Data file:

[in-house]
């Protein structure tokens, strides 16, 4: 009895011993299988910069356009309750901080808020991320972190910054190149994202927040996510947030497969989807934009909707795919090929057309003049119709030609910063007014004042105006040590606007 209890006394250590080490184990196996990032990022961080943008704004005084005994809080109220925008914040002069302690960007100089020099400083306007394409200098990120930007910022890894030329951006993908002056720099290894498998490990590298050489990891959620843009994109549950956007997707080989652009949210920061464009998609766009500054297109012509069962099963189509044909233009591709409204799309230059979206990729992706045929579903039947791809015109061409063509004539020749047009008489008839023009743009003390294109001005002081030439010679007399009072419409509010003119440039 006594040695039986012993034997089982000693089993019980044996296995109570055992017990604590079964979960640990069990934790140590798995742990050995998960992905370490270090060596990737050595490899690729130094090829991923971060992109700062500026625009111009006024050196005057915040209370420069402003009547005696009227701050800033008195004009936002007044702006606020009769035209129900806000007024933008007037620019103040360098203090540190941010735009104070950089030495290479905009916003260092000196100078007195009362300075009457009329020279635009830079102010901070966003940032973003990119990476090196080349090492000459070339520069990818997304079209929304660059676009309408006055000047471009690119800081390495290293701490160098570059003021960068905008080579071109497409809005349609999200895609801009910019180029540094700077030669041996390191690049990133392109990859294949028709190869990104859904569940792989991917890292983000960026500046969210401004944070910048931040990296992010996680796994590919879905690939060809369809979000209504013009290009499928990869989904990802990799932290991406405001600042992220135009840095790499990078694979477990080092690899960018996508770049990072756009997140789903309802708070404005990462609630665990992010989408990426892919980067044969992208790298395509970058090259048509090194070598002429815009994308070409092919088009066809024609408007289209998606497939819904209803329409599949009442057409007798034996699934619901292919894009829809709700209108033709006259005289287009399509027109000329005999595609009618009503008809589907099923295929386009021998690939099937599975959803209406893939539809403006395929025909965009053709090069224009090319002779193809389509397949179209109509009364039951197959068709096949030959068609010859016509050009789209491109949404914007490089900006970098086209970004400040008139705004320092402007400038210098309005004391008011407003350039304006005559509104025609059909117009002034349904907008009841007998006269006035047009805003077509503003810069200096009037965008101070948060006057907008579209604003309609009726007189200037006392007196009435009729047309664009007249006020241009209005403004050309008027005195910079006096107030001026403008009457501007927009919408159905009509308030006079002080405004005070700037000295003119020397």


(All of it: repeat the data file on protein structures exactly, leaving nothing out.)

[in-house]
């Protein structure tokens, strides 16, 4: 009895011993299988910069356009309750901080808020991320972190910054190149994202927040996510947030497969989807934009909707795919090929057309003049119709030609910063007014004042105006040590606007 209890006394250590080490184990196996990032990022961080943008704004005084005994809080109220925008914040002069302690960007100089020099400083306007394409200098990120930007910022890894030329951006993908002056720099290894498998490990590298050489990891959620843009994109549950956007997707080989652009949210920061464009998609766009500054297109012509069962099963189509044909233009591709409204799309230059979206990729992706045929579903039947791809015109061409063509004539020749047009008489008839023009743009003390294109001005002081030439010679007399009072419409509010003119440039 006594040695039986012993034997089982000693089993019980044996296995109570055992017990604590079964979960640990069990934790140590798995742990050995998960992905370490270090060596990737050595490899690729130094090829991923971060992109700062500026625009111009006024050196005057915040209370420069402003009547005696009227701050800033008195004009936002007044702006606020009769035209129900806000007024933008007037620019103040360098203090540190941010735009104070950089030495290479905009916003260092000196100078007195009362300075009457009329020279635009830079102010901070966003940032973003990119990476090196080349090492000459070339520069990818997304079209929304660059676009309408006055000047471009690119800081390495290293701490160098570059003021960068905008080579071109497409809005349609999200895609801009910019180029540094700077030669041996390191690049990133392109990859294949028709190869990104859904569940792989991917890292983000960026500046969210401004944070910048931040990296992010996680796994590919879905690939060809369809979000209504013009290009499928990869989904990802990799932290991406405001600042992220135009840095790499990078694979477990080092690899960018996508770049990072756009997140789903309802708070404005990462609630665990992010989408990426892919980067044969992208790298395509970058090259048509090194070598002429815009994308070409092919088009066809024609408007289209998606497939819904209803329409599949009442057409007798034996699934619901292919894009829809709700209108033709006259005289287009399509027109000329005999595609009618009503008809589907099923295929386009021998690939099937599975959803209406893939539809403006395929025909965009053709090069224009090319002779193809389509397949179209109509009364039951197959068709096949030959068609010859016509050009789209491109949404914007490089900006970098086209970004400040008139705004320092402007400038210098309005004391008011407003350039304006005559509104025609059909117009002034349904907008009841007998006269006035047009805003077509503003810069200096009037965008101070948060006057907008579209604003309609009726007189200037006392007196009435009729047309664009007249006020241009209005403004050309008027005195910079006096107030001026403008009457501007927009919408159905009509308030006079002080405004005070700037000295003119020397």